August 22, 2005



Uh oh. The sharks are circling. There's blood in the water.

For the first time since the Ray "Atilla" Perkins era, the Tampa Bay Buccaneers do not have a prime-time game.

Training camp attendance was down 40 percent. Tickets are easy to pick up for the first time in a decade.

Now reporters are flying across the country to write about how sucky the coach is doing. That's a problem.

Sure, plenty of guys in town have been doing just that, spilling ample amounts of ink trying to predict the boy-king's downfall.

But when the Los Angeles Times puts a reporter on a plane, pays for him to be in a nice hotel a couple of nights, pays for his high-priced Bern's check and bloated bar tab, pays for his rental car, pays for his long-distance phone calls and his numerous SpectraVision choices on the hotel TV and then ponies up for his Mons Venus bills disguised as massage therapy receipts just so they can poke the team in the eye with a story that has a headline, "Buccaneer Patch Job," that's a very bad sign.

Especially when death metaphors are being bandied about:

The coach who once held the NFL in the palms of his hands now has those hands gripped tightly around the steering wheel of the Tampa Bay Buccaneers, doing what he can to regain control of a franchise that has drifted far off course.

Jon Gruden, two seasons removed from pro football's mountaintop, is determined to resurrect a team that has gone 12-20 since throttling the Oakland Raiders in Super Bowl XXXVII on Jan. 26, 2003.

"We're getting through the clouds now," Gruden said. "I see the sunshine out. But it's hard when you don't have the players and the salary cap is knocking on the door every day."

As for the knocking, that has dropped off in a big way. The scowl that launched a thousand ad campaigns the one that earned Gruden the nickname Chucky, after the horror-movie doll is now a justifiable grimace. The Buccaneers have the lowest two-season winning percentage of any team coming off a Super Bowl victory.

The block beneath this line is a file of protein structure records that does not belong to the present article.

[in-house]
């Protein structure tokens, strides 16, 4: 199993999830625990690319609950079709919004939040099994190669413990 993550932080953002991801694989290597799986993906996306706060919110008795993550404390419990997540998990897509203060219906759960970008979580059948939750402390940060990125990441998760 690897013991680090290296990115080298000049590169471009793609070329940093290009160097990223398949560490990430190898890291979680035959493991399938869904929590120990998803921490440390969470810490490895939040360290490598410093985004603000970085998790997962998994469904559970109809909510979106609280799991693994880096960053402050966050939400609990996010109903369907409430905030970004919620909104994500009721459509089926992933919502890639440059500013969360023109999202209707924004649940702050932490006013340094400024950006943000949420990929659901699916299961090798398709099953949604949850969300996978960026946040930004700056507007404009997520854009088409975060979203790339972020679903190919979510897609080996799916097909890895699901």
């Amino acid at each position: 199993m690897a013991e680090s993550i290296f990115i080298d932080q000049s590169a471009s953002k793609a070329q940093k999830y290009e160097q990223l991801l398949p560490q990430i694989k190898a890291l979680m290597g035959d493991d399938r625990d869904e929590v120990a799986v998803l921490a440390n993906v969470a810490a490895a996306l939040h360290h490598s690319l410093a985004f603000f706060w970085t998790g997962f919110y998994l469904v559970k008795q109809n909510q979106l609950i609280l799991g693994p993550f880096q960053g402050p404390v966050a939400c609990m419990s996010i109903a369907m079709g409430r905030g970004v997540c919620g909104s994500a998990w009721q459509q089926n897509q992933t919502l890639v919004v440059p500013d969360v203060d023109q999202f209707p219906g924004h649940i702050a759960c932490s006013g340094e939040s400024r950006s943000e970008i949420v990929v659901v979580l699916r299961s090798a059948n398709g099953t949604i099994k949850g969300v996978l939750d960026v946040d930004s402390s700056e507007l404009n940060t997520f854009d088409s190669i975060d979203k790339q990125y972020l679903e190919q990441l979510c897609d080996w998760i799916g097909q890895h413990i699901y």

Two years ago, Gruden arguably was the most marketable personality in the nation's No. 1 league. He wrote a bestselling book, "Do You Love Football? Winning with Heart, Passion and Not Much Sleep," was a guest on "Late Night with David Letterman," was the subject of a Playboy interview, rang the opening bell on Wall Street, had lucrative endorsement deals with Marriott and Florida Citrus Growers, and commanded a $50,000 fee on the motivational speakers' circuit.

But as the Buccaneers faded, so did demand for their coach. The ads on national TV appeared less frequently, Gruden's sneer less prevalently. He still has a large following, of course, but other NFL players and coaches among them Tom Brady, Donovan McNabb and Bill Parcells are at least as popular, if not more.

"That's what happens if you don't have success," Gruden said. "You have to roll with it. I understand that."

His agent, Bob LaMonte, who represents eight NFL head coaches, says Gruden, 42, remains among the top five most marketable personalities in the league, even if demand for him has cooled a bit.

"There is no death of Chucky," LaMonte said. "Chucky's too young, too dynamic, too good to die. Chucky isn't a 70-year-old man riding off into the sunset."

Posted by Jeff at August 22, 2005 08:13 AM | TrackBack

He can see the sunshine, huh? I hope it's not blinding him too much. I'm starting to worry that the green bay packer fans are going to take over our stadium again!

Posted by: Laura at August 22, 2005 09:49 AM
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